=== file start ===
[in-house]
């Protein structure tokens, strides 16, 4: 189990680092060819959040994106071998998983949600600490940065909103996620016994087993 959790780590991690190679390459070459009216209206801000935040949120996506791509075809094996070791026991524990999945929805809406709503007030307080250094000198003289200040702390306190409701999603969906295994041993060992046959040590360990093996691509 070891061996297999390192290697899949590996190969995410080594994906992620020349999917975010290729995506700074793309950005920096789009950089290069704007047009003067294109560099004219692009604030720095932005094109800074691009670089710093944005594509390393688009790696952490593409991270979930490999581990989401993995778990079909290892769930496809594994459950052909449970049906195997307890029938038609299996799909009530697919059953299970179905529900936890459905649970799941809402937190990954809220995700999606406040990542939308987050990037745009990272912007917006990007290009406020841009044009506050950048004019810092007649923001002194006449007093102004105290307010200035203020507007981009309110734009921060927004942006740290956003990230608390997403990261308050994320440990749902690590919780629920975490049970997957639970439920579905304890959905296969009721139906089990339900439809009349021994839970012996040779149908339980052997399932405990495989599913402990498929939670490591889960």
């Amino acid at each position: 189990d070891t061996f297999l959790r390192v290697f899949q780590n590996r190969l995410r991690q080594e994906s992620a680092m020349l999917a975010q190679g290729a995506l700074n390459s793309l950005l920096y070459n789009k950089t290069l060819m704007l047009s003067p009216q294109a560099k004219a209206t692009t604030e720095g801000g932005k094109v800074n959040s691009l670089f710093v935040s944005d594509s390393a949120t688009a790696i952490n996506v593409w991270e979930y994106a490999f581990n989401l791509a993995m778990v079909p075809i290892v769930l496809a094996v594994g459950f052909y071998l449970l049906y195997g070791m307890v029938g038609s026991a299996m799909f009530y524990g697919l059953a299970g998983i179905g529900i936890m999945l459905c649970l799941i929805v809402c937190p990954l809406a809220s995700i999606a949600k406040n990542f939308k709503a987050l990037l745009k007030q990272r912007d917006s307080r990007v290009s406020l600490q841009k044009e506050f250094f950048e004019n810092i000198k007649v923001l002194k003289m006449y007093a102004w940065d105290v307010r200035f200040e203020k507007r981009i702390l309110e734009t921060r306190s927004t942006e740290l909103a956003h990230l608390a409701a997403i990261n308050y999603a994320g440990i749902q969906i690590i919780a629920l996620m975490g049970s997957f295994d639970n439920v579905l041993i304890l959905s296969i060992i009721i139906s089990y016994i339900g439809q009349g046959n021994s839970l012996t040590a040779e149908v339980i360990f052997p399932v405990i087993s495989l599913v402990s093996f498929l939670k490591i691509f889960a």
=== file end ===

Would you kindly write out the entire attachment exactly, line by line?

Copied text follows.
[in-house]
């Protein structure tokens, strides 16, 4: 189990680092060819959040994106071998998983949600600490940065909103996620016994087993 959790780590991690190679390459070459009216209206801000935040949120996506791509075809094996070791026991524990999945929805809406709503007030307080250094000198003289200040702390306190409701999603969906295994041993060992046959040590360990093996691509 070891061996297999390192290697899949590996190969995410080594994906992620020349999917975010290729995506700074793309950005920096789009950089290069704007047009003067294109560099004219692009604030720095932005094109800074691009670089710093944005594509390393688009790696952490593409991270979930490999581990989401993995778990079909290892769930496809594994459950052909449970049906195997307890029938038609299996799909009530697919059953299970179905529900936890459905649970799941809402937190990954809220995700999606406040990542939308987050990037745009990272912007917006990007290009406020841009044009506050950048004019810092007649923001002194006449007093102004105290307010200035203020507007981009309110734009921060927004942006740290956003990230608390997403990261308050994320440990749902690590919780629920975490049970997957639970439920579905304890959905296969009721139906089990339900439809009349021994839970012996040779149908339980052997399932405990495989599913402990498929939670490591889960």
């Amino acid at each position: 189990d070891t061996f297999l959790r390192v290697f899949q780590n590996r190969l995410r991690q080594e994906s992620a680092m020349l999917a975010q190679g290729a995506l700074n390459s793309l950005l920096y070459n789009k950089t290069l060819m704007l047009s003067p009216q294109a560099k004219a209206t692009t604030e720095g801000g932005k094109v800074n959040s691009l670089f710093v935040s944005d594509s390393a949120t688009a790696i952490n996506v593409w991270e979930y994106a490999f581990n989401l791509a993995m778990v079909p075809i290892v769930l496809a094996v594994g459950f052909y071998l449970l049906y195997g070791m307890v029938g038609s026991a299996m799909f009530y524990g697919l059953a299970g998983i179905g529900i936890m999945l459905c649970l799941i929805v809402c937190p990954l809406a809220s995700i999606a949600k406040n990542f939308k709503a987050l990037l745009k007030q990272r912007d917006s307080r990007v290009s406020l600490q841009k044009e506050f250094f950048e004019n810092i000198k007649v923001l002194k003289m006449y007093a102004w940065d105290v307010r200035f200040e203020k507007r981009i702390l309110e734009t921060r306190s927004t942006e740290l909103a956003h990230l608390a409701a997403i990261n308050y999603a994320g440990i749902q969906i690590i919780a629920l996620m975490g049970s997957f295994d639970n439920v579905l041993i304890l959905s296969i060992i009721i139906s089990y016994i339900g439809q009349g046959n021994s839970l012996t040590a040779e149908v339980i360990f052997p399932v405990i087993s495989l599913v402990s093996f498929l939670k490591i691509f889960a």